Graduate-entry medical students

older and wiser but not less distressed

Dion Casey*, Susan Thomas, Darren R. Hocking, Anna Kemp-Casey

*Corresponding author for this work

Research output: Contribution to journalArticle

15 Citations (Scopus)

Abstract

Objectives: Australia has a growing number of graduate-entry medical courses. It is known that undergraduate medical students have high levels of psychological distress; however, little is known about graduate-entry medical students. We examined whether graduate-entry medical students had higher levels of psychological distress than the same-age general population. Method: Psychological distress was assessed in 122 graduate-entry medical students in an Australian graduate-entry medical school using the 21-item Depression Anxiety and Stress Scale. Mean scores and the proportion of students with scores in the highly distressed range were compared with non-clinical population norms. Scores were also compared across demographic characteristics. Results: Medical students reported higher mean depression, anxiety and stress scores than the general population and were more likely to score in the moderate to extremely high range for anxiety (45% vs. 13%; p<0.001) and stress (17% vs. 13%; p=0.003). Anxiety and stress were higher in students aged ≥30 years than in younger students. Conclusions: Despite their maturity, graduate-entry students experienced high psychological distress. Anxiety and stress were higher, not lower, with increasing age. Our results suggest that graduate-entry medical students warrant the same level of concern as their school-leaving counterparts. Further interventions to support these students during medical school are warranted.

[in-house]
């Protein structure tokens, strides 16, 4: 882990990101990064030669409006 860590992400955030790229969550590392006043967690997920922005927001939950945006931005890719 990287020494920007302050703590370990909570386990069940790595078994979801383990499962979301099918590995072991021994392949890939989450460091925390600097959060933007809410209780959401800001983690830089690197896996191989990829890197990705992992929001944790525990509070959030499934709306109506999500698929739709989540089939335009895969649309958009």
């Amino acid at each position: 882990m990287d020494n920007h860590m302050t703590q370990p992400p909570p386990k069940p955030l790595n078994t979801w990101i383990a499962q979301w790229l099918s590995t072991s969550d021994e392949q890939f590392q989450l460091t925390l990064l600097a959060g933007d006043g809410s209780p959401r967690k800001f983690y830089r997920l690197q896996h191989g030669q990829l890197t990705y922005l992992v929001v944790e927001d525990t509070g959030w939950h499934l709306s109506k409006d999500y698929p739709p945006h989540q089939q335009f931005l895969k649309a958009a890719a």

Original languageEnglish
Pages (from-to)88-92
Number of pages5
JournalAustralasian Psychiatry
Volume24
Issue number1
DOIs
Publication statusPublished - 1 Feb 2016
Externally publishedYes

Keywords

  • Australia
  • DASS-21
  • Graduate-entry
  • Medical students
  • Psychological distress

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